Wells’ sexless Martians avoid such tumult. They’re just brains with tentacles—though, like Bram Stoker’s Dracula published the same year, they have a lust for human blood. Russell serves them infants on platters, and Killraven was bred to feed their appetite for gladiator sport. Scenes from Dracula have been anthologized in Victorian erotica collections, but Tom Cruise’s bouts with the Martian blood-suckers included no sex scenes. It’s just as well costume designer Joanna Johnston didn’t lace him into thigh boots.

But Tom did accidentally gender flip himself when Angelina Jolie took his role in the 2010 spy thriller Salt. Jodi Foster only reads for male parts, which, sadly, is how she ended up in Elysium. Sigourney Weaver turned Alien into a four-film franchise the same way. And even Sean Connery has to admit Judi Dench is the best M in Bond history.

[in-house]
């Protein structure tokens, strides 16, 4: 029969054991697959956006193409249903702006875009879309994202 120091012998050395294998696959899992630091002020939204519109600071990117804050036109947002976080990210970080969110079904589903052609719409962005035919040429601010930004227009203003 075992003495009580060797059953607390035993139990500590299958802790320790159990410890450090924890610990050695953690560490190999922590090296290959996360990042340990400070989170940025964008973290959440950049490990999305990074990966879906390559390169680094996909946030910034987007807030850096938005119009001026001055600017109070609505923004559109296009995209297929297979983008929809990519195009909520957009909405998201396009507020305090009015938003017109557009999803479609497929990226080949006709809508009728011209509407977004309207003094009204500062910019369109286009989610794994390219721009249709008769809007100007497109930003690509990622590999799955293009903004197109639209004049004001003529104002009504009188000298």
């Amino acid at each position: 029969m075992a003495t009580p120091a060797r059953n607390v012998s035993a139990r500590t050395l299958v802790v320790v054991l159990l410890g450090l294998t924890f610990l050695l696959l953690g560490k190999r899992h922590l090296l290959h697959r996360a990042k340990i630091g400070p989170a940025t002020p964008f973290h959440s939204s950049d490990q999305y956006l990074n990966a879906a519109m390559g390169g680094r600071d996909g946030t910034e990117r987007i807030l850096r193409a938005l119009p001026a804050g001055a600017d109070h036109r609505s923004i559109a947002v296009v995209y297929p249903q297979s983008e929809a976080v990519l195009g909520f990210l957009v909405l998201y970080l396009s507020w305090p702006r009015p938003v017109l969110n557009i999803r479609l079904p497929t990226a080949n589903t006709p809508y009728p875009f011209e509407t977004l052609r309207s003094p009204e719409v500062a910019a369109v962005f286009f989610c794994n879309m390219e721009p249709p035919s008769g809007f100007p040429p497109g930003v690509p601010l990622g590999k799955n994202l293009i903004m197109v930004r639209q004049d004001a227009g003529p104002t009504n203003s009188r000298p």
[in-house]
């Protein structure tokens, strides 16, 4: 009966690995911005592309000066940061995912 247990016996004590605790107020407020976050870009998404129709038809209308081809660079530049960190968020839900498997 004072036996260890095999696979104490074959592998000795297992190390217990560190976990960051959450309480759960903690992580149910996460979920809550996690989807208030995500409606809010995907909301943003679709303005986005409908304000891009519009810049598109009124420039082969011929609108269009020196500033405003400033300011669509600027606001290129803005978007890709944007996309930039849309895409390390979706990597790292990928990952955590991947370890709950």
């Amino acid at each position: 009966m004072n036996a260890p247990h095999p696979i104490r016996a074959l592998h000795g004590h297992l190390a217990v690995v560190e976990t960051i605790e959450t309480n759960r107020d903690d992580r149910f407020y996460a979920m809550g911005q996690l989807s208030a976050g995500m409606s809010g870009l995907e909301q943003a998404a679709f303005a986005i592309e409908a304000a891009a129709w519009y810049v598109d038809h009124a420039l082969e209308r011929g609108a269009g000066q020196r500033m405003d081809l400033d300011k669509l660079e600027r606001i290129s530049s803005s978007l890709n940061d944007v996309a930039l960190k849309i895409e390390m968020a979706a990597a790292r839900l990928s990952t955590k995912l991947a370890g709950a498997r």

Strong Female Characters have been taking the initiative for a while now. A 2007 study in Mass Communication & Society investigated “whether or not animated superheroes were portrayed in gender-role stereotypical ways.” To the researcher’s surprise, they found “that females are being presented as more masculine” by adding “the masculine trait of aggression to a character who is already portrayed as having traditional feminine traits such as being beautiful, emotional, slim, and attractive” while deleting “domesticity” and “passivity.”

Although the authors acknowledge their findings could suggest “female superheroes are finally breaking down the gender-based stereotypes,” they’re also why the Hawkeye Initiative wants to “fix every Strong Female Character pose in superhero comics” by replacing “the character with Hawkeye doing the same thing.”